Reading Co-op Financials
OK I know. Let the lawyer handle the financials. But in today’s ever-increasing competitive environment, super brokers are conversant in all issues affecting their clients’ purchases. Understanding all aspects of the deal, makes clients loyal and your advice to buyers and sellers all the more valuable. This is part 1 of a continuing series to help brokers understand the issues surrounding building financials, and how they affect the deal.
Co-ops can have underlying mortgages. Condos cannot. You can tell if your listing is in a building with an underlying mortgage by looking at the balance sheet of the co-op’s financials, and checking if a mortgage is listed in the long term liabilities section. If the amount owed is a “round number” like $2,000,000 or $3,000,000, chances are this is an interest only mortgage, as it’s very hard to get a mortgage payoff to that “round number” amount if it is amortizing. So, an interest only mortgage on a building means the co-op is paying only the interest on the loan, and is not required to repay any principal. So the loan balance should remain the same (if payments are not made, then there will be arrears, but the principal amount should remain the same). The advantage of an interest-only mortgage is that the payments are lower, very simple. But of course you are only “renting” the money, and after 10 years of payments the co-op will owe the exact same amount they borrowed.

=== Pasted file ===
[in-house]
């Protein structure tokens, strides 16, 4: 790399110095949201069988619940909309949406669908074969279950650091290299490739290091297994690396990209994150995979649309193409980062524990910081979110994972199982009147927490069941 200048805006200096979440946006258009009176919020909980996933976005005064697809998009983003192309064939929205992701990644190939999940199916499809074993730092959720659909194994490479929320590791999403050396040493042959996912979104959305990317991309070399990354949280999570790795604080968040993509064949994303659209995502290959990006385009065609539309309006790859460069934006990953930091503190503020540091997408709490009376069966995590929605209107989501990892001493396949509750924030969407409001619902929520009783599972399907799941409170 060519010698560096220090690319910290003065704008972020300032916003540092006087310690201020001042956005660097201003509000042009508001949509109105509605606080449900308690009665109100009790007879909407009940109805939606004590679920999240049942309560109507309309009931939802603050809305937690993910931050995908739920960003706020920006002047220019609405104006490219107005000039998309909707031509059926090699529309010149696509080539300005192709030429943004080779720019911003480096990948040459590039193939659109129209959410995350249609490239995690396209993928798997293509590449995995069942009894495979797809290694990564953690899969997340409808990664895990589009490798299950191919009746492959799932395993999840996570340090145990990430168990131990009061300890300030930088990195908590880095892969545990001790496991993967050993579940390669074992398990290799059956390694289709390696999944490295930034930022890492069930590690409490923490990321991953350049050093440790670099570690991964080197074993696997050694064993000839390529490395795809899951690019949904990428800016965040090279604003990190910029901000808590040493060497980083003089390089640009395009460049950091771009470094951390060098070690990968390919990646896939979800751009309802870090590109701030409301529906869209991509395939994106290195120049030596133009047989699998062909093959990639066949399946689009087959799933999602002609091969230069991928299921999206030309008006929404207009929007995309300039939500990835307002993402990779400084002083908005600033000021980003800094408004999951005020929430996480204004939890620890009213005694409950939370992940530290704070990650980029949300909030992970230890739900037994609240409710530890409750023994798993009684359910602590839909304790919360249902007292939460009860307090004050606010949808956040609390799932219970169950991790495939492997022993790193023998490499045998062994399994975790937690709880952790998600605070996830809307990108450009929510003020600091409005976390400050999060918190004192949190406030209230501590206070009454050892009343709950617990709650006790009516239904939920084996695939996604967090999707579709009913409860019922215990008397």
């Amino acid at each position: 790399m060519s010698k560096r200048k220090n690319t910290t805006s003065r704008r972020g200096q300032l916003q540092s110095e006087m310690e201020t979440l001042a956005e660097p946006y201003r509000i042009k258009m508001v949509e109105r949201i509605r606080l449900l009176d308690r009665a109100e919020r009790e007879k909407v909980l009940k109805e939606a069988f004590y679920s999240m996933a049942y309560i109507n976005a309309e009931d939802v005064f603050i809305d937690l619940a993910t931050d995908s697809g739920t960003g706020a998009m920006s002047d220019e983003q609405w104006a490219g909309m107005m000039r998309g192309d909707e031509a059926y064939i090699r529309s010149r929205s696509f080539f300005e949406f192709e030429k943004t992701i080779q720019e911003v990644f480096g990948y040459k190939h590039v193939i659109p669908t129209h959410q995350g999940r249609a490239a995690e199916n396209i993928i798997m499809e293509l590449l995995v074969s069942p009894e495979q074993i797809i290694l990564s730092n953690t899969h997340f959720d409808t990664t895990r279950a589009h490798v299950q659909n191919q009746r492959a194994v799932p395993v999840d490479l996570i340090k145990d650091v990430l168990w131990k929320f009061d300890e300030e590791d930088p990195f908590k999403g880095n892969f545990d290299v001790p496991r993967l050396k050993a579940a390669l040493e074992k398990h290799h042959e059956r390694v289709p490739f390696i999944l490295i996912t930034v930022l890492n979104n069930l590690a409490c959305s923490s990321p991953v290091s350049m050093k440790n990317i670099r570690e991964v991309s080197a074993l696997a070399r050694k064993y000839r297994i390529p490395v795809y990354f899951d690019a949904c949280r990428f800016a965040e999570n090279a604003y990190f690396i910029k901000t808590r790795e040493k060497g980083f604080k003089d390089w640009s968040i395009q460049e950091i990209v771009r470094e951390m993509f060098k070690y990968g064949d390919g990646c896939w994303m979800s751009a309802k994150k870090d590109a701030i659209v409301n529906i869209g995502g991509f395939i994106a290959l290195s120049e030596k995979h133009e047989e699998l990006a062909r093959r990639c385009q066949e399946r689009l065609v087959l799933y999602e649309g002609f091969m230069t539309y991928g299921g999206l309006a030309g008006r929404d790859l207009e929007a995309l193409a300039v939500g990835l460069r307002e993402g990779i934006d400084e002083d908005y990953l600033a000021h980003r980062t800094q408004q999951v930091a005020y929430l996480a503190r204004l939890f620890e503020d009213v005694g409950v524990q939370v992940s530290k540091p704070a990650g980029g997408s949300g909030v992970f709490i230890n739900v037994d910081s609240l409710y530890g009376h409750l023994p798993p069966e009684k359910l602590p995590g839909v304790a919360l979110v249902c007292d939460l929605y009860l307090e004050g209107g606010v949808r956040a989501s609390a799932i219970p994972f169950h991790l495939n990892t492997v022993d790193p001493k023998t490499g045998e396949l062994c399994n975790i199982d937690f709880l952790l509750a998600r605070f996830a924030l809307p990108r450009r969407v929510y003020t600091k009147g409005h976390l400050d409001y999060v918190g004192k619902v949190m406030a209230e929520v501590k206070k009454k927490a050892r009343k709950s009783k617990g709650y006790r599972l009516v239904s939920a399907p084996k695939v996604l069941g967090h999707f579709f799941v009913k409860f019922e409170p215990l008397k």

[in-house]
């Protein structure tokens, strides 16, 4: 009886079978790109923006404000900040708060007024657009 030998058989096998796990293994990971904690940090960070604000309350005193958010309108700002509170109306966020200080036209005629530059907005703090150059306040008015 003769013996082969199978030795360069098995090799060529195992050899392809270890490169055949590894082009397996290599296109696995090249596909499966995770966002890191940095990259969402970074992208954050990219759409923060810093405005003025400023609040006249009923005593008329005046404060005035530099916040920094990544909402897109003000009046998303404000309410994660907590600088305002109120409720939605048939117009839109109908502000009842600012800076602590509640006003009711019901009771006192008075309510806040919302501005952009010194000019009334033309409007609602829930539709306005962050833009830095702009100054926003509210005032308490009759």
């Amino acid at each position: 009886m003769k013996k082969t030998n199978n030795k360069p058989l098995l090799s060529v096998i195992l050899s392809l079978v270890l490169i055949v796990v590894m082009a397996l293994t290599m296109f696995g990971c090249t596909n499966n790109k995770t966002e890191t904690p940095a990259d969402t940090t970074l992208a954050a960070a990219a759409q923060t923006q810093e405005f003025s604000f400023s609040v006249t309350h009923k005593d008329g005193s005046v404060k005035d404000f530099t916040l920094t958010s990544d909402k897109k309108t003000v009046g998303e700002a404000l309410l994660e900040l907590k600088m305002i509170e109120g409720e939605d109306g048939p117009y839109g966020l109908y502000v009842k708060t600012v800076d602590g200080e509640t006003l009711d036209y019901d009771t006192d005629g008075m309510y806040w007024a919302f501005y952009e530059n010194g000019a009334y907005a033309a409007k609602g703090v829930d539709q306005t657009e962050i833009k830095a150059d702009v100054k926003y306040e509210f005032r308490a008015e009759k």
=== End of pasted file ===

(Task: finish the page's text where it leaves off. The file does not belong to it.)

Contrast this with a 30 year amortizing mortgage, with a 10 year balloon. This means that the loan is initially paid back as though it were a typical 30 year amortizing loan. But, at the end of the 10th year, the entire balance of the principal amount remaining becomes due and owing. Sounds scary, but it’s actually quite common for a co-op to have a balloon feature. This loan will have a lower interest rate than a non-balloon, and simply requires the co-op to carefully plan its finances to either accumulate the necessary reserves to repay the loan after 10 years, or be in a position to refinance the loan into a new mortgage, paying off the ballooning mortgage amount.